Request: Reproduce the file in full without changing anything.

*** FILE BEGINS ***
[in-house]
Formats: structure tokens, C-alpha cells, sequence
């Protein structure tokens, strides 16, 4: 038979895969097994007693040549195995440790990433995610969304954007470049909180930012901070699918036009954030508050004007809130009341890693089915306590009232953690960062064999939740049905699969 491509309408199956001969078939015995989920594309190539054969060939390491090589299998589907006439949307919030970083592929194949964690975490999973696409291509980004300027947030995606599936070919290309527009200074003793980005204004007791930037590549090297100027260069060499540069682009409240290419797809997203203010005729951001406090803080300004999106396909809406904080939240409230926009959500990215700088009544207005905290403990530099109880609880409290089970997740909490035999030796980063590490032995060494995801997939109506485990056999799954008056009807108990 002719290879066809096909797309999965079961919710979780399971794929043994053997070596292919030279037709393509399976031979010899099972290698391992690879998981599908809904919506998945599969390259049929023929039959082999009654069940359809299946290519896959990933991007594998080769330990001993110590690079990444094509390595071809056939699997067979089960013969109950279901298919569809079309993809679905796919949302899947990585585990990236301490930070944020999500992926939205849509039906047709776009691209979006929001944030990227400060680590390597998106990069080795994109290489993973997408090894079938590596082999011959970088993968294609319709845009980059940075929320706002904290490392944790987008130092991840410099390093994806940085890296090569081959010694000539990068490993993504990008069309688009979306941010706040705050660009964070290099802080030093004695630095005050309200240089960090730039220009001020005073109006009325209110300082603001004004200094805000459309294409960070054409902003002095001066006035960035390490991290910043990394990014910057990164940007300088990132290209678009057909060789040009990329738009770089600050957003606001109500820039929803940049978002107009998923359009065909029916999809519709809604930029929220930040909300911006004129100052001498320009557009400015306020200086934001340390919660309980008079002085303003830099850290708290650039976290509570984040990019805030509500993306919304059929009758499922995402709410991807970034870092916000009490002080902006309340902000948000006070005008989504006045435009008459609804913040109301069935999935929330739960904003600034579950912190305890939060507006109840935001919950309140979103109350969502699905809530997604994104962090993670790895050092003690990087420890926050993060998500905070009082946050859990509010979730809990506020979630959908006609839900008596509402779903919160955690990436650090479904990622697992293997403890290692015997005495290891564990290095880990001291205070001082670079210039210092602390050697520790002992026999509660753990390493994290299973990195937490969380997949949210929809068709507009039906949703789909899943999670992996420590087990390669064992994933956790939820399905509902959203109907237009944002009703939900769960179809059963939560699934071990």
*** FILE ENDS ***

[in-house]
Formats: structure tokens, C-alpha cells, sequence
């Protein structure tokens, strides 16, 4: 038979895969097994007693040549195995440790990433995610969304954007470049909180930012901070699918036009954030508050004007809130009341890693089915306590009232953690960062064999939740049905699969 491509309408199956001969078939015995989920594309190539054969060939390491090589299998589907006439949307919030970083592929194949964690975490999973696409291509980004300027947030995606599936070919290309527009200074003793980005204004007791930037590549090297100027260069060499540069682009409240290419797809997203203010005729951001406090803080300004999106396909809406904080939240409230926009959500990215700088009544207005905290403990530099109880609880409290089970997740909490035999030796980063590490032995060494995801997939109506485990056999799954008056009807108990 002719290879066809096909797309999965079961919710979780399971794929043994053997070596292919030279037709393509399976031979010899099972290698391992690879998981599908809904919506998945599969390259049929023929039959082999009654069940359809299946290519896959990933991007594998080769330990001993110590690079990444094509390595071809056939699997067979089960013969109950279901298919569809079309993809679905796919949302899947990585585990990236301490930070944020999500992926939205849509039906047709776009691209979006929001944030990227400060680590390597998106990069080795994109290489993973997408090894079938590596082999011959970088993968294609319709845009980059940075929320706002904290490392944790987008130092991840410099390093994806940085890296090569081959010694000539990068490993993504990008069309688009979306941010706040705050660009964070290099802080030093004695630095005050309200240089960090730039220009001020005073109006009325209110300082603001004004200094805000459309294409960070054409902003002095001066006035960035390490991290910043990394990014910057990164940007300088990132290209678009057909060789040009990329738009770089600050957003606001109500820039929803940049978002107009998923359009065909029916999809519709809604930029929220930040909300911006004129100052001498320009557009400015306020200086934001340390919660309980008079002085303003830099850290708290650039976290509570984040990019805030509500993306919304059929009758499922995402709410991807970034870092916000009490002080902006309340902000948000006070005008989504006045435009008459609804913040109301069935999935929330739960904003600034579950912190305890939060507006109840935001919950309140979103109350969502699905809530997604994104962090993670790895050092003690990087420890926050993060998500905070009082946050859990509010979730809990506020979630959908006609839900008596509402779903919160955690990436650090479904990622697992293997403890290692015997005495290891564990290095880990001291205070001082670079210039210092602390050697520790002992026999509660753990390493994290299973990195937490969380997949949210929809068709507009039906949703789909899943999670992996420590087990390669064992994933956790939820399905509902959203109907237009944002009703939900769960179809059963939560699934071990």